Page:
July 13, 2004
Jackie Judd: Jon Cohen of Science Magazine, welcome back.
Jon Cohen: Thanks for having me.
Jackie Judd: Um. Today at the conference, Jim Kim from the World Health Organization, WHO, said that the world's efforts to get access for all has been what he called a miserable failure. What was interesting about that was that he was reflecting back on himself because he had WHO's three by five program. Why would he be so candid?
Jon Cohen: It is surprising that a general would say that an enemy is advancing and we're losing the war so bluntly because officials like that you know they usually try to cover up or downplay their failures. At Barcelona two years ago there was great hope that drugs would get into people's bodies quickly all over the world. And it just hasn't happened quickly. And it kind of reminds me, I was thinking about it today that it's kind of like a kid gets into a good college where it's really, really hard to get into that college and then doesn't do the work once they arrive. Here we are, you are in college. There is money now. There are cheap drugs now. There's momentum now and it's just people kind of well, we're getting there. And I think he's frustrated. I think he's saying that my own program is in danger of collapsing. This needs more people who feel a sense of urgency right now to solve problems. I mean, people are dying from HIV at 14,000 a day every day. We're seeing this travesty that's racing and not waiting for anyone.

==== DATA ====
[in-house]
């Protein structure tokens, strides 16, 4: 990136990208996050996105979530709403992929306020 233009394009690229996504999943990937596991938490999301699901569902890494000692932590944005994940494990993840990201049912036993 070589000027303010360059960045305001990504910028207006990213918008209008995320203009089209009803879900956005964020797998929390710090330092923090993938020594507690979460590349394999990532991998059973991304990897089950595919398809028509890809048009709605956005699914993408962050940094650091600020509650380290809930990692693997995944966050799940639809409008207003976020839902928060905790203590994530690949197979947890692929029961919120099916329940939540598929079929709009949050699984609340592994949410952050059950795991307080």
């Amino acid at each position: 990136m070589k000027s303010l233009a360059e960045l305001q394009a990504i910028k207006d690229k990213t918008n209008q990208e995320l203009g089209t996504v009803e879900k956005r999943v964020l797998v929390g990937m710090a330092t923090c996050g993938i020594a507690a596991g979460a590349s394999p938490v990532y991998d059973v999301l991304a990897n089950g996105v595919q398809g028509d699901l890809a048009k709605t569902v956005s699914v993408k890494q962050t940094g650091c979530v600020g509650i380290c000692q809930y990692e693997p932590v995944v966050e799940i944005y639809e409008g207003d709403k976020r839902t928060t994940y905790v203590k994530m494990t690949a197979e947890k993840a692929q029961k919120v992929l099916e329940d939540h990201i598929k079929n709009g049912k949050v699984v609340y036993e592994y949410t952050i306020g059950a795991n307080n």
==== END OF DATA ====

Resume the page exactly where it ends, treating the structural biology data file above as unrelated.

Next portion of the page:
Jackie Judd: A lot of the frustration that's felt here about what you've just described is directed directly at the United States. Why is that?
Jon Cohen: It's curious because the U.S. spends more on HIV and AIDS than any country in the world. And it's also understandable why the anger exists, I think. Most of the leaders here, public health leaders, political leaders have pointed out that the Global Fund to Treat AIDS, Tuberculosis, and Malaria is the vehicle to deliver drugs and prevention to countries. Why? Why is it the vehicle? It's a new thing, why put faith in that?